Pablo Castillo, Cyber Threat Research Analyst at Constella Intelligence, offers Finance Monthly his insight into the cyber threats facing the financial services sector in 2021.
Unsurprisingly, financial services firms and their troves of sensitive data were a big target for threat actors in 2020. The rapid shift to remote work, coupled with insufficient budgets and a lack of training and awareness to mitigate attacks, led to an increased risk for many sectors. Despite the need for cybersecurity and the cost savings it can bring over the long haul (breaches are expensive, especially for financial organisations), businesses prioritised other functions and operations which more directly affected their bottom lines this past year.
Hacker groups took full advantage of these uncertain times. According to VMware Carbon Black, in the first half of 2020, banks faced a 238% surge in attacks. Further, Keeper Security recently revealed that 70% of financial services organizations reported experiencing a cyber-attack in the past year, with a majority of the 370 UK IT respondents suggesting that COVID-related conditions contributed to the increase in severity of attacks.
US Financial Services Subcommittee Chairman Emanuel Cleaver (D-Mo.) explicitly stated back in June 2020, “criminal actors [are] redoubling their efforts to target families, financial institutions, and even governments.” Below, I’ll highlight some of the notable threats these criminal actors pose, specifically as it relates to financial institutions.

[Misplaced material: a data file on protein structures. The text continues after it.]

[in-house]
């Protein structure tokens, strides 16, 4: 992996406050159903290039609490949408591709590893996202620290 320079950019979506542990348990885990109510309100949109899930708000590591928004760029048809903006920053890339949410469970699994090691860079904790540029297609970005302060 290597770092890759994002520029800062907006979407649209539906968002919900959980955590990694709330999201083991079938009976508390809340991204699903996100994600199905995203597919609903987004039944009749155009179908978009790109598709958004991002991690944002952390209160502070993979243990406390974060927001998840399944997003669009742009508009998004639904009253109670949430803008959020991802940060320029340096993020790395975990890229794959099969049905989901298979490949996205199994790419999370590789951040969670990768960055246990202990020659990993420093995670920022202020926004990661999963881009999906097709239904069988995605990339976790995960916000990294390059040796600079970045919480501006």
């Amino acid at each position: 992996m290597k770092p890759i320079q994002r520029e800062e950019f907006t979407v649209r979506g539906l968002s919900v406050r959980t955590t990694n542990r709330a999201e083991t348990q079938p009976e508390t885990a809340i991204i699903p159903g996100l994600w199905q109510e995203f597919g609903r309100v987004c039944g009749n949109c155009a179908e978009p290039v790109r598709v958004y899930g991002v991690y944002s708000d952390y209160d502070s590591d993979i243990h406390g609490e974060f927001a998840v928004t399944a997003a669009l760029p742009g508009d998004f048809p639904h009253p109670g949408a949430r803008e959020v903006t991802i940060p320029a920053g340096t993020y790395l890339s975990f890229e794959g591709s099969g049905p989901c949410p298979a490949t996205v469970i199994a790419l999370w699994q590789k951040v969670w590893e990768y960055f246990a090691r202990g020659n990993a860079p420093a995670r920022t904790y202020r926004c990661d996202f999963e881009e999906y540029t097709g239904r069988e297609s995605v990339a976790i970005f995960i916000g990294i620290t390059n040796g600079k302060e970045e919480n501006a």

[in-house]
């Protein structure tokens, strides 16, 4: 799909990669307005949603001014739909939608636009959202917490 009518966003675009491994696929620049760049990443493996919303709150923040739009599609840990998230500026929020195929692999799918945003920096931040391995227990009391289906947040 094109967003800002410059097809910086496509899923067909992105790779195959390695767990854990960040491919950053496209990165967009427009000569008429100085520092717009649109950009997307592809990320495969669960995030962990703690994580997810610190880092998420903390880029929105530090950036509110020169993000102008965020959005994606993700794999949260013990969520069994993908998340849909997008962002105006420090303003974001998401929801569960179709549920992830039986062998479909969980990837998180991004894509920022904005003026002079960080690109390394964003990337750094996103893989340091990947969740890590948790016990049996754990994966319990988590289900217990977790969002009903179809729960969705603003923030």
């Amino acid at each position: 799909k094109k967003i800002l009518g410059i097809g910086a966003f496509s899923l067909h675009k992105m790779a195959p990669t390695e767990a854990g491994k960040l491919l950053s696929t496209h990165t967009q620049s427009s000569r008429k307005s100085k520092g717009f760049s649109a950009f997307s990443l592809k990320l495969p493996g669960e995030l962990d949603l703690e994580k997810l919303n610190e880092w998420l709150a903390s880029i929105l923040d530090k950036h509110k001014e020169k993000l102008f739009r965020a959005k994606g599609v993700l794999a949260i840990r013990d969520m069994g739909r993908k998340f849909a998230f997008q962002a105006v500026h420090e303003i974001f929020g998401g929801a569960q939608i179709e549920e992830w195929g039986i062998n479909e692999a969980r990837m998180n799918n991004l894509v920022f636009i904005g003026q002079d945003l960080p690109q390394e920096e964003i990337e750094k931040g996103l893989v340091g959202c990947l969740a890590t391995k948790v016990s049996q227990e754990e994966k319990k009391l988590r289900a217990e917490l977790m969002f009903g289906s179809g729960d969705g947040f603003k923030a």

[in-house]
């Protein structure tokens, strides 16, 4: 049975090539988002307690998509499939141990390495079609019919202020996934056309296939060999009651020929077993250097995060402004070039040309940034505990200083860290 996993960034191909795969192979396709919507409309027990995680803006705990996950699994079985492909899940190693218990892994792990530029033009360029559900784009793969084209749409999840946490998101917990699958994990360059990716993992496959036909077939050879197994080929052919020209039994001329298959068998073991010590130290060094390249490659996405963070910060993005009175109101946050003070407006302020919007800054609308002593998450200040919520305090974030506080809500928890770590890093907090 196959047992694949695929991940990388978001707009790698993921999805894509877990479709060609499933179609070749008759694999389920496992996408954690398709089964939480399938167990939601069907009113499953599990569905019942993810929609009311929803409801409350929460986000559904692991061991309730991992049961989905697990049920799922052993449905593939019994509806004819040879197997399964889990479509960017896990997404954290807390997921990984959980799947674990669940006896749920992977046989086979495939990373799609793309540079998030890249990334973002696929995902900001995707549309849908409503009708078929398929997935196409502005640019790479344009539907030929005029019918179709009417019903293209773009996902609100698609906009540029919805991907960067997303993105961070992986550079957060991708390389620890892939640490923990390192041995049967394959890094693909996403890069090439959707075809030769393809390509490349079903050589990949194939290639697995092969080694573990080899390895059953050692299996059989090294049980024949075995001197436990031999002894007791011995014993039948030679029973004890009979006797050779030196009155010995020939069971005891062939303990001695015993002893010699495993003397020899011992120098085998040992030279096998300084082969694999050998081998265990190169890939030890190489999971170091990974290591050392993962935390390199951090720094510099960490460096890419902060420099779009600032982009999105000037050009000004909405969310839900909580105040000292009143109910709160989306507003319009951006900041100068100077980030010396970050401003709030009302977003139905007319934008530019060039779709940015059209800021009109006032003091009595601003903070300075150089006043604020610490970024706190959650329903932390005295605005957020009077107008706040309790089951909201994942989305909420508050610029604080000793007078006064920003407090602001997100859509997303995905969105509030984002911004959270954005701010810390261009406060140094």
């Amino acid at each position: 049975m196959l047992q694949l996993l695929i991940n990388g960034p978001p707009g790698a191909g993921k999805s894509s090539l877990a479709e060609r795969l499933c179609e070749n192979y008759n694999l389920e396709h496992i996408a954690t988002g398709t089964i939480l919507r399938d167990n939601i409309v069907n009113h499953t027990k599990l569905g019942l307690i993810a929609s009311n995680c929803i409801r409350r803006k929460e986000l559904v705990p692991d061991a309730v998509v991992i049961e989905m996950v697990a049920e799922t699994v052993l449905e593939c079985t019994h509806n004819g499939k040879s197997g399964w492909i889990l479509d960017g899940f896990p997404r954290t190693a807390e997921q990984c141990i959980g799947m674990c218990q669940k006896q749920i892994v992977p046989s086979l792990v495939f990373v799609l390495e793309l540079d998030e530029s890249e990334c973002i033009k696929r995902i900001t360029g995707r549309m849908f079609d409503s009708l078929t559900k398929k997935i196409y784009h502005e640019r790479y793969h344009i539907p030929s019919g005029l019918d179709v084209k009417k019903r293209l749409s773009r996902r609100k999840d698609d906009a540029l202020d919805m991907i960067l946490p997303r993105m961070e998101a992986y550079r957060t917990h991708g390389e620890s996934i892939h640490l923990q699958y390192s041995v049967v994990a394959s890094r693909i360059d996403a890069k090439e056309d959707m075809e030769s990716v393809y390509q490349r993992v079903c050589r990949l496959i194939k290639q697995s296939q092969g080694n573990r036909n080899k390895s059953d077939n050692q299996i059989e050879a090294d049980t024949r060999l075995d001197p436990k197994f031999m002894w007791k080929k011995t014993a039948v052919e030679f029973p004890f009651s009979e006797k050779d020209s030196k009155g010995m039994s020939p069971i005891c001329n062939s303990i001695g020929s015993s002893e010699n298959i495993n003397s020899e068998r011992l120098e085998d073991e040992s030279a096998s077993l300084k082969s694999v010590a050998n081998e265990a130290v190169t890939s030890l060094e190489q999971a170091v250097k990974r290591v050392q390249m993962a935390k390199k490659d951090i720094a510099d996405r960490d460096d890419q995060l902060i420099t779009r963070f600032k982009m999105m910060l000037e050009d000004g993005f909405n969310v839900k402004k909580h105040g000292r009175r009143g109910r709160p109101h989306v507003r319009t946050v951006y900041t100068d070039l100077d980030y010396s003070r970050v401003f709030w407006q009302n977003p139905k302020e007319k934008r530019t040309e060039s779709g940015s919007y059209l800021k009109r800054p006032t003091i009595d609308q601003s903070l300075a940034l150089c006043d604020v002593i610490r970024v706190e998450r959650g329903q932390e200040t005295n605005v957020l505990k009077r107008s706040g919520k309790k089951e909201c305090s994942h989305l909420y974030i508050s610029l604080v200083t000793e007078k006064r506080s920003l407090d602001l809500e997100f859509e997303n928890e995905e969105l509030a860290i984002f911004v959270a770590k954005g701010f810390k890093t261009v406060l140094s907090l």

Last September, it was reported that one in four Americans received a COVID-19-related phishing email. That number has only risen as we’ve made our way through 2021. The marked increase in phishing scams this past year even led to the American Bankers Association launching the #BanksNeverAskThat campaign. Further, the Financial Crimes Enforcement Network (FinCEN) issued a notice in December alerting financial institutions about the potential for fraud, ransomware attacks, or similar types of criminal activity related to COVID-19 vaccines and their distribution – such as phishing schemes luring victims with fraudulent information about vaccines.
Last September, it was reported that one in four Americans received a COVID-19-related phishing email. That number has only risen as we’ve made our way through 2021.
Per FinCEN, “cybercriminals, including ransomware operators, will continue to exploit the COVID-19 pandemic alongside legitimate efforts to develop, distribute, and administer vaccines.” FinCEN warned financial institutions to stay alert to ransomware targeting vaccine delivery operations, as well as the supply chains required to manufacture the vaccines. There are a myriad of examples of ransomware affecting the fintech industry this past year, and it’s a significant threat to all businesses and individuals across the globe.
Business Email Compromise (BEC)
Another top threat, especially amid COVID-19, is BEC. Among Kroll’s cases impacting the FinServ sector, email compromises were the most observed threat. A July 2020 FinCEN advisory outlined the various ways threat actors are exploiting the pandemic and singled out BEC schemes. Threat actors look to convince banks and lenders, for instance, to redirect payments to new accounts, “while claiming the modification is due to pandemic-related changes in business operations.” Often, these sorts of schemes are preventable, but it comes down to training and awareness to combat social engineering.